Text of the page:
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Marine Structures Laboratory
The journal offers a forum for discussion of topics such as Hydrodynamic and structural analysis of fixed and floating marine systems; Underwater technology including submarines, robotics, diving systems, cables, pipelines and risers; Computational methods in naval architecture, coastal engineering and related areas; Environmental studies associated with oil spills and leakage prevention and control, marine systems safety and risk analysis; Ocean and river transportation economics, marine engineering and environmental protection, offshore logistics and more. See all articles.
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- Offshore Engineering.
- French Impressionists, from the National Gallery of Art, Washington, D.C.!
- Control of partial differential equations and applications: proceedings of the IFIP WG 7.2 international conference, Laredo;
- 1st Edition.
- Unfamiliar Lafcadio Hearn.
- The Origin of Life!
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ISBN 13: 9781483204895
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Therefore, new materials that are both compatible with titanium piping and cost effective must be identified for surface ship applications. Galvanic corrosion is the most frequent cause of unexpected corrosion failures in seawater.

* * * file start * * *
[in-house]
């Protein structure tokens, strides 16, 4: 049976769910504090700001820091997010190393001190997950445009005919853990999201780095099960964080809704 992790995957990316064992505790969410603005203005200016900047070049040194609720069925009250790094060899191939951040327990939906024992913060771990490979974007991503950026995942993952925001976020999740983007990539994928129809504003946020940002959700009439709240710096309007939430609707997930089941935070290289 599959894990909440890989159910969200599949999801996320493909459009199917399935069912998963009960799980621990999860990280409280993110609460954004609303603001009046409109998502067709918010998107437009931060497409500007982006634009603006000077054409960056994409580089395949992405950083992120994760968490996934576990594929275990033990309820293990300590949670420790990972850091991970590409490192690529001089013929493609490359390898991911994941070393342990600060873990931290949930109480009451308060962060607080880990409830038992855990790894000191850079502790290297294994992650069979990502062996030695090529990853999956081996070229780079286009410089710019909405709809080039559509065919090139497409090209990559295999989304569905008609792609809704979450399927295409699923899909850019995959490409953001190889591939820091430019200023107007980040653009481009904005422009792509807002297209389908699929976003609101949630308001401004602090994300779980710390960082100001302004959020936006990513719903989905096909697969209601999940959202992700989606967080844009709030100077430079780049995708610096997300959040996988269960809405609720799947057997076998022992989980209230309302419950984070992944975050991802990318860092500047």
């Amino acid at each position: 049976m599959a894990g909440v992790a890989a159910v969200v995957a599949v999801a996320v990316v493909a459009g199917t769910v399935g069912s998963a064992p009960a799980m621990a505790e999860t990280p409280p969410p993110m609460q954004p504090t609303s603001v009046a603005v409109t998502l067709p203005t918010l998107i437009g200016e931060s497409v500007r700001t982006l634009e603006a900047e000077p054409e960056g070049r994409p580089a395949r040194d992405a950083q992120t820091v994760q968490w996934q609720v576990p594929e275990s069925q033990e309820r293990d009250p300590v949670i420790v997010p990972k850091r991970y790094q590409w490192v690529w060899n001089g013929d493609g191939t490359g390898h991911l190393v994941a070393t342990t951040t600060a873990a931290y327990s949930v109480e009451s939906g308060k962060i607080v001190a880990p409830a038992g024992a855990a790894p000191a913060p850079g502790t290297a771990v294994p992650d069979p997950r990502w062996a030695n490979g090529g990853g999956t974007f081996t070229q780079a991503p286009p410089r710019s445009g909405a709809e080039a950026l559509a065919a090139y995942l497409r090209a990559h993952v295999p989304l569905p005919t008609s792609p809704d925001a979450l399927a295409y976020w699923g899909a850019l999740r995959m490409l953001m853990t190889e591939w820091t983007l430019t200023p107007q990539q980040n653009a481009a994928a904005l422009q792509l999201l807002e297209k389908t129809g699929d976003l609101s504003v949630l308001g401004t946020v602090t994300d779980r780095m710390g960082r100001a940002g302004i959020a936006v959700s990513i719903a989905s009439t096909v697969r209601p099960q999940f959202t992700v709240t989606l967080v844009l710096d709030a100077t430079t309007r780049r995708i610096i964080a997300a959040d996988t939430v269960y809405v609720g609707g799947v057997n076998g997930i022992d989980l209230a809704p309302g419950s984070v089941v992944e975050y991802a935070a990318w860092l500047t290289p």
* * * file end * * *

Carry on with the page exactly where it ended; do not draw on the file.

It has caused failures of ship fittings and deckhouse structures, fasteners, hull plating, propellers, shafts, valves, condensers, and piping. In sea atmospheres, galvanic corrosion causes failures of roofing, gutters, and car trim. The reason that galvanic corrosion causes so many failures is that it can occur any time that two different metals are in electrical contact in seawater.
Since most structures and devices are made of more than one kind of metal, this diversity of materials is common and frequently overlooked in corrosion prevention activities. Crevice corrosion is another major consideration in component design and alloy selection for seawater service and will often dictate materials selection when crevices cannot be avoided.
The nickel-based alloys have been used extensively for demanding applications, where excellent overall corrosion resistance and long term equipment reliability are needed. However, even the highly alloyed nickel-based alloys, those with high molybdenum contents, are susceptible to crevice corrosion, depending on the specific seawater environment.
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